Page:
By the time Democratic Rep. Diane Watson announced Thursday that she would end her political career after more than three decades, word of her impending retirement had spread so widely that she joked about the anticlimactic nature of the news conference she held in her Wilshire Boulevard office.
But Watson had at least one surprise up her sleeve -- she declined to endorse a candidate to succeed her, raising eyebrows among the many political observers who expected her to back state Assembly Speaker Karen Bass (D-Los Angeles).
Instead, Watson said she expected a spirited race to succeed her in California's 33rd Congressional District -- encompassing one of the most economically and ethnically diverse areas in the nation -- and wanted to interview as many candidates as possible before making a choice.
"I will endorse a candidate I feel will represent all of us," said Watson, who also said she hoped Bass would run.
For The Record
Los Angeles Times Wednesday, April 07, 2010 Home Edition Main News Part A Page 4 National Desk 1 inches; 65 words Type of Material: Correction
Diane Watson retirement: Articles on Feb. 11, 12 and 14 in the LATExtra section about the retirement of Rep. Diane Watson described her as having been the first black woman elected to the Los Angeles Board of Education, in 1975. The board's records show that Fay E. Allen held that distinction; she was elected in 1939. Articles in 1991 and 2001 included the same error.
Turning to the two dozen or so community leaders who flanked her during her announcement, Watson said: "We have many bright, capable, experienced young people ready to serve, and I will make way for one of them to come take my place."
Watson, 76, said she would finish her term, which runs to the end of the year, but wants to spend more time with her 100-year-old mother, who recently broke her hip.
Bass, who must leave the Assembly at the end of the year because of term limits, is widely expected to seek Watson's seat. She did not attend the news conference. But she issued a statement praising Watson, saying "her tireless work has improved the lives [of] many" and calling her a mentor who first encouraged her to run for the Legislature.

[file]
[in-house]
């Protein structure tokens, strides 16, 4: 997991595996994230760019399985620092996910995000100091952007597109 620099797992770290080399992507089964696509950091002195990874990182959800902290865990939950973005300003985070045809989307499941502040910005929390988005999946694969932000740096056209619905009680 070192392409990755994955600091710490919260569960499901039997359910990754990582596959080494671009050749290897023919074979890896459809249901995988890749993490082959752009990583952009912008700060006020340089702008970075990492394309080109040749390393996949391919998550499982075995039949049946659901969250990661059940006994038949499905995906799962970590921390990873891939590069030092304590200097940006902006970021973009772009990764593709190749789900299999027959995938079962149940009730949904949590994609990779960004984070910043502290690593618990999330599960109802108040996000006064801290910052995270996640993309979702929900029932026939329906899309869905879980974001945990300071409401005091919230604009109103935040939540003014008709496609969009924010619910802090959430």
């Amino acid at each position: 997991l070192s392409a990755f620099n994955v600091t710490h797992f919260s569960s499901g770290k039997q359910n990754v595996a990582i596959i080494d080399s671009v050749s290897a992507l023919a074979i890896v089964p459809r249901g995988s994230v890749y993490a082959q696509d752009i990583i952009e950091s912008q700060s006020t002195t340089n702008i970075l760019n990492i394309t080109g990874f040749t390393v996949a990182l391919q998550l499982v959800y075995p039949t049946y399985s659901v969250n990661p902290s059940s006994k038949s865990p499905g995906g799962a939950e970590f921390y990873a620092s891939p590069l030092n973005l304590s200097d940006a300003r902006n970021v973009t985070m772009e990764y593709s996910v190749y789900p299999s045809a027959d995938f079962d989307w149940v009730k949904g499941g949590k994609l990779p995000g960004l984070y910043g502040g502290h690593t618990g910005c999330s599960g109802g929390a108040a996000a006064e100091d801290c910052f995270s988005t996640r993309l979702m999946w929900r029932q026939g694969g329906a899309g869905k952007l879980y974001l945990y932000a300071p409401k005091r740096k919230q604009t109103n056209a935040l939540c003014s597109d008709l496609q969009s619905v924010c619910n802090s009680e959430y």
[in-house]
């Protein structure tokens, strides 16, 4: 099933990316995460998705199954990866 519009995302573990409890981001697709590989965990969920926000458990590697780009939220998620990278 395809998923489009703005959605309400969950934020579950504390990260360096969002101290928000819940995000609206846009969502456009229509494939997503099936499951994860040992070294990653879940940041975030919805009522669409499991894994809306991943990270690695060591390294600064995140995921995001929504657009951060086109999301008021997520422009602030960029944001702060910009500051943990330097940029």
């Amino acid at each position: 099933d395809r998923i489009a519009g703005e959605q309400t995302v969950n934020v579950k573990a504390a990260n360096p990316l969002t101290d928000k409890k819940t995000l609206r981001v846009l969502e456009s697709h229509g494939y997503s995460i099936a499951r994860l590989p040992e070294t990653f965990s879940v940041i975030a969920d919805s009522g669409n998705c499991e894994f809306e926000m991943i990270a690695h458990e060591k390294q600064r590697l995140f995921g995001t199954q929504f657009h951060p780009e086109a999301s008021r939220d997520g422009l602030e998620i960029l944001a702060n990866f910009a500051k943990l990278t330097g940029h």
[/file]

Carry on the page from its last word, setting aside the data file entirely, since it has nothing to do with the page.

Bass added that she would meet with Watson this weekend and would have no further comment until then.
Watson's announcement brought the former teacher and school psychologist accolades from across the political firmament, in which she has been a trailblazing fixture since winning an uphill race for the Los Angeles Board of Education in 1975. She was the first black woman elected to the board, as the district was grappling with school integration.
In 1978, Watson became the first black woman elected to the state Senate, where she stayed until being forced out by term limits 20 years later. She lost a contentious race for the Los Angeles County Board of Supervisors to Yvonne Brathwaite Burke in 1992. In 1999, Watson was appointed by President Clinton as ambassador to Micronesia.
The Los Angeles native, who likes to point out that she was educated in the city's public schools before earning degrees at UCLA and the Claremont Graduate School, first won election to Congress in a 2001 special election necessitated by the death of Democratic Rep. Julian Dixon.
House Speaker Nancy Pelosi in a statement Thursday praised Watson as "a tremendous asset to the caucus, bringing her keen intellect, integrity and eloquence to so many issues."
"It has been an honor to serve with her in the Congress, and, on behalf of my colleagues, I express my best wishes to her," Pelosi said.
Closer to home, county Supervisor Mark Ridley-Thomas said he had been "very fortunate over the years to work with" Watson, whom he considers "a mentor, colleague and friend. She has had a long and distinguished career in public service."
Dermot Givens, an attorney and political consultant who closely follows politics in Los Angeles' African American community, called Watson one of the stalwarts of black politics in a generation that included such breakthrough leaders as former Los Angeles Mayor Tom Bradley.
"The sun is setting on the [older] black political establishment in L.A.," Givens said. He said Watson's impending retirement "hopefully gives an opportunity to a new generation."
The 33rd Congressional District, which includes the Crenshaw district, Culver City, Hancock Park, Ladera Heights, Leimert Park, Los Feliz and South Los Angeles, is strongly Democratic, and blacks are 37% of registered voters.
Six people already have taken official steps to run for the seat. They include the congresswoman herself, who filed initial paperwork Jan. 11, according to the Los Angeles County Registrar-Recorder's website, lavote.net. The others were largely political unknowns.
In reflecting Thursday on her many years in office, Watson said of her supporters, "I appreciate the trust and . . . faith they have placed in me and in my hands. I have been really thrilled by the opportunity to help my constituents in whatever way I could."
Watson said her priorities as a lawmaker have included issues involving education, women and children, healthcare and consumer rights.
She said she was an early advocate of measures to keep youngsters from joining gangs, and in the state Senate she wrote legislation to promote research on the causes of birth defects and worked to improve the care in senior citizen and assisted-living homes.
Times staff writer Richard Simon in Washington contributed to this report.
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